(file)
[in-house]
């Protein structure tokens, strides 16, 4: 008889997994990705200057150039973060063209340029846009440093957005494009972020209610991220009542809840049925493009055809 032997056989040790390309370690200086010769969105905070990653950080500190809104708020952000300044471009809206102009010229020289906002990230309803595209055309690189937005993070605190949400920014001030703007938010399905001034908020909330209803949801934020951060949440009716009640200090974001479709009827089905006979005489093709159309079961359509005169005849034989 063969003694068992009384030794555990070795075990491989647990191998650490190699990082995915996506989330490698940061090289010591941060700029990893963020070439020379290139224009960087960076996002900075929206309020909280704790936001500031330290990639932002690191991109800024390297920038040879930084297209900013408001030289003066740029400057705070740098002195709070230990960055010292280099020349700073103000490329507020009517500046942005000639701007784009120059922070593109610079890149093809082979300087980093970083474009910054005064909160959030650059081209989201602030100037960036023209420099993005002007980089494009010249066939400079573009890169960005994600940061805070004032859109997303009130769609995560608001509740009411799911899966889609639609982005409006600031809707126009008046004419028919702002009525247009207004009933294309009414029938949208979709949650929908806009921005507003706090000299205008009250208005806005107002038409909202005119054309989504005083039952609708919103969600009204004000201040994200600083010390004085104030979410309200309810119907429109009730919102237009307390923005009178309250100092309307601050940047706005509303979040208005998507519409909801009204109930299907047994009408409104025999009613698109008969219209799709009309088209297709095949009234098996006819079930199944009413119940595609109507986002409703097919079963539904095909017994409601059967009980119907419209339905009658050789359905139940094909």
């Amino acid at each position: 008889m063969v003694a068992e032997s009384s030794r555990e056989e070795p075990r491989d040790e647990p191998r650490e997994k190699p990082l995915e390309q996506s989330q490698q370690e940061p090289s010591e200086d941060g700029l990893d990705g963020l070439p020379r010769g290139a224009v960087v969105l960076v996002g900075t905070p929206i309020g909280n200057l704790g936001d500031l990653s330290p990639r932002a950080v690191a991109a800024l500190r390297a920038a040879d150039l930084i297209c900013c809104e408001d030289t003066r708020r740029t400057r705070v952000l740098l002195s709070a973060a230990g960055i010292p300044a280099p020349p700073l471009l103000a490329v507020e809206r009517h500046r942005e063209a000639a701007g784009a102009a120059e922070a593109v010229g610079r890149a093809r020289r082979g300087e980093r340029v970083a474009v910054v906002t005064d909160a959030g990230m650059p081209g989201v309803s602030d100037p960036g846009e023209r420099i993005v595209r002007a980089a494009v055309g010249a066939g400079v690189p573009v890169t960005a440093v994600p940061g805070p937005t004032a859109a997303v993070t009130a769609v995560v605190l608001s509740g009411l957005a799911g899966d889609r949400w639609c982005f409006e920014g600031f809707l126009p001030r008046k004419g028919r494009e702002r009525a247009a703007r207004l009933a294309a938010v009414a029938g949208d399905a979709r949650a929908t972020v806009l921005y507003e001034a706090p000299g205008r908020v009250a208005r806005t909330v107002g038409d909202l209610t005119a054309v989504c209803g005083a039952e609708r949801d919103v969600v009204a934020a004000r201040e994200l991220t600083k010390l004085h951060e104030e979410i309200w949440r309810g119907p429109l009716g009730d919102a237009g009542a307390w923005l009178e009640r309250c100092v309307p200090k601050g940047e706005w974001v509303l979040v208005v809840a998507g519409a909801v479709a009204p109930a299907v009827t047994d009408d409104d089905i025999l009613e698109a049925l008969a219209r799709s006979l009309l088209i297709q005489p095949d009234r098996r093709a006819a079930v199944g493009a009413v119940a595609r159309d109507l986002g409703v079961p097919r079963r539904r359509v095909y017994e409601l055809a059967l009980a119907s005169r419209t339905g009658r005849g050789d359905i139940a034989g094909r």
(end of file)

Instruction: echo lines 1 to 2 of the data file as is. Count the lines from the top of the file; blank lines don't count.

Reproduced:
[in-house]
């Protein structure tokens, strides 16, 4: 008889997994990705200057150039973060063209340029846009440093957005494009972020209610991220009542809840049925493009055809 032997056989040790390309370690200086010769969105905070990653950080500190809104708020952000300044471009809206102009010229020289906002990230309803595209055309690189937005993070605190949400920014001030703007938010399905001034908020909330209803949801934020951060949440009716009640200090974001479709009827089905006979005489093709159309079961359509005169005849034989 063969003694068992009384030794555990070795075990491989647990191998650490190699990082995915996506989330490698940061090289010591941060700029990893963020070439020379290139224009960087960076996002900075929206309020909280704790936001500031330290990639932002690191991109800024390297920038040879930084297209900013408001030289003066740029400057705070740098002195709070230990960055010292280099020349700073103000490329507020009517500046942005000639701007784009120059922070593109610079890149093809082979300087980093970083474009910054005064909160959030650059081209989201602030100037960036023209420099993005002007980089494009010249066939400079573009890169960005994600940061805070004032859109997303009130769609995560608001509740009411799911899966889609639609982005409006600031809707126009008046004419028919702002009525247009207004009933294309009414029938949208979709949650929908806009921005507003706090000299205008009250208005806005107002038409909202005119054309989504005083039952609708919103969600009204004000201040994200600083010390004085104030979410309200309810119907429109009730919102237009307390923005009178309250100092309307601050940047706005509303979040208005998507519409909801009204109930299907047994009408409104025999009613698109008969219209799709009309088209297709095949009234098996006819079930199944009413119940595609109507986002409703097919079963539904095909017994409601059967009980119907419209339905009658050789359905139940094909």